This is how Texas is messed with.
My social media accounts lit up with righteous fury after the Supreme Court refused to block Texas’ new SB 8 measure last week. The law prohibits abortions when a fetal heartbeat is detected at roughly 6 weeks and essentially delegated enforcement to private persons who can sue anyone “aiding and abetting” an abortion.
Strangers volunteered to arrange airlifts out of Texas or questioned whether it wasn’t time to return the state to Mexico. Others compared the state legislature to the Taliban for what it was doing to young women’s lives and futures in Texas.
Like many Texans, I am appalled by what my state legislature and the Supreme Court have done to women’s reproductive rights. And my deep concern is compounded by the fact that these actions occur in the midst of other outrages in my state: a hampered Covid-19 response that has already increased in cases among children and school district shutdowns after two middle-school teachers died of Covid-19 complications in the same week, a health care system operating at capacity, an unregulated and unreliable electricity grid, and an unregulated and unreliable water system. The list goes on and on.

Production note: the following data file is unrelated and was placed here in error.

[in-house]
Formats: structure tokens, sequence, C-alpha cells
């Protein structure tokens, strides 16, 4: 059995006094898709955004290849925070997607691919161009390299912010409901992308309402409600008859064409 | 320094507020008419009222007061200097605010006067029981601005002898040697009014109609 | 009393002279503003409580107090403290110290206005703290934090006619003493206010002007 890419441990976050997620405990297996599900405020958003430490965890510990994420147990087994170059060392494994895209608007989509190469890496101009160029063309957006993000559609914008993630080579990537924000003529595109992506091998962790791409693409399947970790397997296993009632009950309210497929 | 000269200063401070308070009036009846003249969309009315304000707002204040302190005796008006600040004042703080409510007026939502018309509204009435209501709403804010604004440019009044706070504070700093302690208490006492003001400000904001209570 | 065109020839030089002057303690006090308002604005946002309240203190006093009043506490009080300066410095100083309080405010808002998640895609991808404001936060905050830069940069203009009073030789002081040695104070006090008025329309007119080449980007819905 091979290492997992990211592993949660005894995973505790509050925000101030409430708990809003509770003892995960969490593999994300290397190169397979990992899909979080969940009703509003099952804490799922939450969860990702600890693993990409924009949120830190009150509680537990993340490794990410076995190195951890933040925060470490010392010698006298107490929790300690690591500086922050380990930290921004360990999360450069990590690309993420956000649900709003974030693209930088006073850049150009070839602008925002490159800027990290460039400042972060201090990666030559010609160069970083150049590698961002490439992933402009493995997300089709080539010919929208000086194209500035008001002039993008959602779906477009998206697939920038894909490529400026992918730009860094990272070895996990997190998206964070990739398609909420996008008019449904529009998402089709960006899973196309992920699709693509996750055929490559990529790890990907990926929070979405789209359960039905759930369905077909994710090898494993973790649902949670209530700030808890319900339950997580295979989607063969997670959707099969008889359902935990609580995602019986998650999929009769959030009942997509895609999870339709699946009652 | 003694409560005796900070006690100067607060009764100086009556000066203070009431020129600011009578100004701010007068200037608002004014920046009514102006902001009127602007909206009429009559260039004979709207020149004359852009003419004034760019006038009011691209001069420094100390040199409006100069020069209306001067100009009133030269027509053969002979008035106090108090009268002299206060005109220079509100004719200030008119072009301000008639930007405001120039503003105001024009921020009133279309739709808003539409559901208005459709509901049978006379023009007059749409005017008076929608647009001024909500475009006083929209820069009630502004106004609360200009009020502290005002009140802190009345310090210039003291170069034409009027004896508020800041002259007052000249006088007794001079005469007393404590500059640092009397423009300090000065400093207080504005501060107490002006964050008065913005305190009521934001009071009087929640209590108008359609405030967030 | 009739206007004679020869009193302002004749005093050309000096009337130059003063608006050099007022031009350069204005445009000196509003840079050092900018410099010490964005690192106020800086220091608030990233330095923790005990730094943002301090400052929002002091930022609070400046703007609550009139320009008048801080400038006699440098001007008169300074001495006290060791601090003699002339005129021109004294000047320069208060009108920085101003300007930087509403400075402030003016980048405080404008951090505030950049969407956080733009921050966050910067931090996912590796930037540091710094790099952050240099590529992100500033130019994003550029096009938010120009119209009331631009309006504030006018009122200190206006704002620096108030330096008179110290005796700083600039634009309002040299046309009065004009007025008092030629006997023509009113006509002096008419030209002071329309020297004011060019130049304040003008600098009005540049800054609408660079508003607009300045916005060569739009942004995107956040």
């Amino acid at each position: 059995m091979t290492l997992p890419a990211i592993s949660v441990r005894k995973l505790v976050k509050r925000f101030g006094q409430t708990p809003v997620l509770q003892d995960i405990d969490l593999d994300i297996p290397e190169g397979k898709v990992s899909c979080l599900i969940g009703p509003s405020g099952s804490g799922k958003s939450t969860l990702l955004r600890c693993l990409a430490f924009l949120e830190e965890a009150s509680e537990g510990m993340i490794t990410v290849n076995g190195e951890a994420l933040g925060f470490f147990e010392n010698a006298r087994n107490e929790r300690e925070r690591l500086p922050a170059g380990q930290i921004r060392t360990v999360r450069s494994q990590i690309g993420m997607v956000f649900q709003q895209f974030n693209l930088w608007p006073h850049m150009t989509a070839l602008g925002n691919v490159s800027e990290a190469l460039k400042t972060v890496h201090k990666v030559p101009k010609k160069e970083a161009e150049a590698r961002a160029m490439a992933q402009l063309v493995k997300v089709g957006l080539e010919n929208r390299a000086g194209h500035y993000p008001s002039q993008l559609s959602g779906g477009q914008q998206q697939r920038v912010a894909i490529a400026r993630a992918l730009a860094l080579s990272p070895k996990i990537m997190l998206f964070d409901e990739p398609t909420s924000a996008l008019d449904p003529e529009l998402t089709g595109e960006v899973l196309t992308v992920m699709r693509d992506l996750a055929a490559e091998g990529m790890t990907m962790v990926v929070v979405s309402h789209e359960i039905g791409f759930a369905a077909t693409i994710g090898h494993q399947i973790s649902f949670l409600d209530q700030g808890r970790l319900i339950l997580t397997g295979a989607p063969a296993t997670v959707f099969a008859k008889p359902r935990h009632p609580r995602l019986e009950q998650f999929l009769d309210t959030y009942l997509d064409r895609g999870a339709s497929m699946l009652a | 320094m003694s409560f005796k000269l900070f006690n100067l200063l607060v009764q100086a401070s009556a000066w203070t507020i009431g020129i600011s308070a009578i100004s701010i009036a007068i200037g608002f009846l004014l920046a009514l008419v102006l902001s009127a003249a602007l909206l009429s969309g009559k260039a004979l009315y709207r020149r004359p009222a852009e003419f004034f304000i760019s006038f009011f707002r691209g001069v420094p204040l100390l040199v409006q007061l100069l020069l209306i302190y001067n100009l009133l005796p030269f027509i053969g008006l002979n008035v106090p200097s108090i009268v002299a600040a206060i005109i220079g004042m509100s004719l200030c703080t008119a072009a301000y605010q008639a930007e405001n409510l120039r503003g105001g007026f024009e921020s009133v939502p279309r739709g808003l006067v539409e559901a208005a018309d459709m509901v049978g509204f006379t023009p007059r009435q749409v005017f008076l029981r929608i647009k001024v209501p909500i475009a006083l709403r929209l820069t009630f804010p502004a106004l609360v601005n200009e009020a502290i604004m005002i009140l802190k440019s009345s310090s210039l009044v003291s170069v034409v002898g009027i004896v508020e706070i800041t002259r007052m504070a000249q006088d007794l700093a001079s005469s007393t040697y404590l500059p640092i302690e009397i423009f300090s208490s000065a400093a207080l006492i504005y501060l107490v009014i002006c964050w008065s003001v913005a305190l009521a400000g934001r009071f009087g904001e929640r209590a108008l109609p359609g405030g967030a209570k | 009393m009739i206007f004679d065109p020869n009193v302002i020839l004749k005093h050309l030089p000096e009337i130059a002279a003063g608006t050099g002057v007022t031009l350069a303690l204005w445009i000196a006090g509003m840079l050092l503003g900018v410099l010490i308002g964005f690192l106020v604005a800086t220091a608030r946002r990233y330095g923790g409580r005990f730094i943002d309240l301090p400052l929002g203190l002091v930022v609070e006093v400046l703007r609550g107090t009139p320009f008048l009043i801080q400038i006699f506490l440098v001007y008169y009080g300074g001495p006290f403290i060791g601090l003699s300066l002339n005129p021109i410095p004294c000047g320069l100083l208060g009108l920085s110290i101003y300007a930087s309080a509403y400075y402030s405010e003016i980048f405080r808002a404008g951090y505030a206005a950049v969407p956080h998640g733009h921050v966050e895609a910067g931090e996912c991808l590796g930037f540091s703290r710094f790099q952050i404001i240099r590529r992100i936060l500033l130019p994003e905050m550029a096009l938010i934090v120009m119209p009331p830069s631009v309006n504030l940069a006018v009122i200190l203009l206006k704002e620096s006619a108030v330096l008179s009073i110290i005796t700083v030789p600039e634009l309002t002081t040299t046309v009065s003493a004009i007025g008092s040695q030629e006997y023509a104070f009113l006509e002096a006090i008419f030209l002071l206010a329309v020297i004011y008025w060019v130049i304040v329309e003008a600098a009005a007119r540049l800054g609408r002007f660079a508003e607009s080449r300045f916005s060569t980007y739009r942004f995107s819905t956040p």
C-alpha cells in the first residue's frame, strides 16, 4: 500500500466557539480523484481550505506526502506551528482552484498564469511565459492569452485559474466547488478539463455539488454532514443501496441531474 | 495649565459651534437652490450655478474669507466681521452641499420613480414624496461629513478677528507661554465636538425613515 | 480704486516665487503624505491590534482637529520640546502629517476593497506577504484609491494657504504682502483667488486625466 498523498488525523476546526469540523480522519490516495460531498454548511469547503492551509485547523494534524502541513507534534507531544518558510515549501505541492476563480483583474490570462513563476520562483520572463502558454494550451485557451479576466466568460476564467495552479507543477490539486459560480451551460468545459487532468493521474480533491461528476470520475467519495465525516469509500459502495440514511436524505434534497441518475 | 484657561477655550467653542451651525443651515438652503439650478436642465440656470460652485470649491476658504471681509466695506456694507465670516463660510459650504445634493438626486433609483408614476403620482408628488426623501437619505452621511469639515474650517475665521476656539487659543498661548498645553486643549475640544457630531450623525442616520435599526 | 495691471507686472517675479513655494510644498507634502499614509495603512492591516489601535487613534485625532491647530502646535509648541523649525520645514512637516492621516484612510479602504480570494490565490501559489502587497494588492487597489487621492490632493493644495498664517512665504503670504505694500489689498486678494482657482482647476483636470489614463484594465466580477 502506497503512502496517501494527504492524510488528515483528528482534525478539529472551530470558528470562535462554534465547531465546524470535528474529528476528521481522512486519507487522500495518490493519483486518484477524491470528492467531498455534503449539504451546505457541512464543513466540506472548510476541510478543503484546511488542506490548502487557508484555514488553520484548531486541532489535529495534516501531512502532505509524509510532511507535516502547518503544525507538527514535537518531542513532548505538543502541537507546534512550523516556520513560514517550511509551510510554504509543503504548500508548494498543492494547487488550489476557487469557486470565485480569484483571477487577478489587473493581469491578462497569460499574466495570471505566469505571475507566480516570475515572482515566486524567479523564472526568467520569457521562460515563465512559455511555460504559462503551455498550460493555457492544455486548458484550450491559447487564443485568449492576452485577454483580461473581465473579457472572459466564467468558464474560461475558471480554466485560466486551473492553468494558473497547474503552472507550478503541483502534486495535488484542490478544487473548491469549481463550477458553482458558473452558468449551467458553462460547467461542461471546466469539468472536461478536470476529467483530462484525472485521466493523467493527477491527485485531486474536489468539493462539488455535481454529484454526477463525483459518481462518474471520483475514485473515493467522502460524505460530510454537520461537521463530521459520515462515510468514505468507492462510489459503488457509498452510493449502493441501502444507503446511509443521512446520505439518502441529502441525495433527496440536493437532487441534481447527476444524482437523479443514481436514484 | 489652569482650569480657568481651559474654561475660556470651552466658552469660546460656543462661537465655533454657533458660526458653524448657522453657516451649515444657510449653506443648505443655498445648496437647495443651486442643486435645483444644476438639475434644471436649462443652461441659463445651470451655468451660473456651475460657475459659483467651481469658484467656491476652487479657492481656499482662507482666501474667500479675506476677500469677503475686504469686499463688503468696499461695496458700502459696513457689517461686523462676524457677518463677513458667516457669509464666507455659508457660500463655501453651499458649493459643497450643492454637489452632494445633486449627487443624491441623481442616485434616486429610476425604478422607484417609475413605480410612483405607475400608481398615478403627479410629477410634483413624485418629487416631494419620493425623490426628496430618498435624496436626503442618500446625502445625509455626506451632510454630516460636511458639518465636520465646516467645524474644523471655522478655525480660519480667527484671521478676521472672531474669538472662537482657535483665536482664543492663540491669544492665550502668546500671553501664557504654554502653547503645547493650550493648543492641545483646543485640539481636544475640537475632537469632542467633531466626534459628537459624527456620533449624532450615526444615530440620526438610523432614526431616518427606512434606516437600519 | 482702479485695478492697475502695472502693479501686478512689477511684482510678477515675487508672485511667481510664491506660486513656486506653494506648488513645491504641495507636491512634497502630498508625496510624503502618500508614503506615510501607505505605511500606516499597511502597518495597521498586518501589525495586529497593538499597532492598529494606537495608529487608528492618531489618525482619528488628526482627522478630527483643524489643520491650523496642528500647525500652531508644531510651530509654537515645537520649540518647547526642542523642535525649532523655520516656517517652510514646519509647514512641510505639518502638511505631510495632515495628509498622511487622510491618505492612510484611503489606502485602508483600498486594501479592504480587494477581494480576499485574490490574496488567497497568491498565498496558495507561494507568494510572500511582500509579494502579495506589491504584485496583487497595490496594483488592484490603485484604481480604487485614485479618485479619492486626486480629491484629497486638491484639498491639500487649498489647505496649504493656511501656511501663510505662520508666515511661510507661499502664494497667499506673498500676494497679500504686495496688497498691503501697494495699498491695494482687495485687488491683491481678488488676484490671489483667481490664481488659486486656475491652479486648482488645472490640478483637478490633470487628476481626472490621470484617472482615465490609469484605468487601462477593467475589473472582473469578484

Being a Texan right now is difficult for many. However, this does not make us or our state disposable. To argue otherwise misses not only who we are and how the state’s current political reality came about, but also how the new abortion legislation affects real people with real lives who require all the solidarity we can conjure. I moved to Texas for work in 2009, and while I am fortunate enough to be able to leave at any time, I would much rather stay and try to make this state one that I am proud of.
The fact is that the Republicans, who have meticulously engineered their vise-like grasp on the levers of power, are increasingly failing to reflect the will of a rising number of ordinary people in this changing state. In March, polling by The University of Texas at Austin and the Texas Tribune revealed that 31 percent of respondents thought state abortion regulations should be tougher, 18 percent thought they should be left alone, and 37 percent said they should be less strict.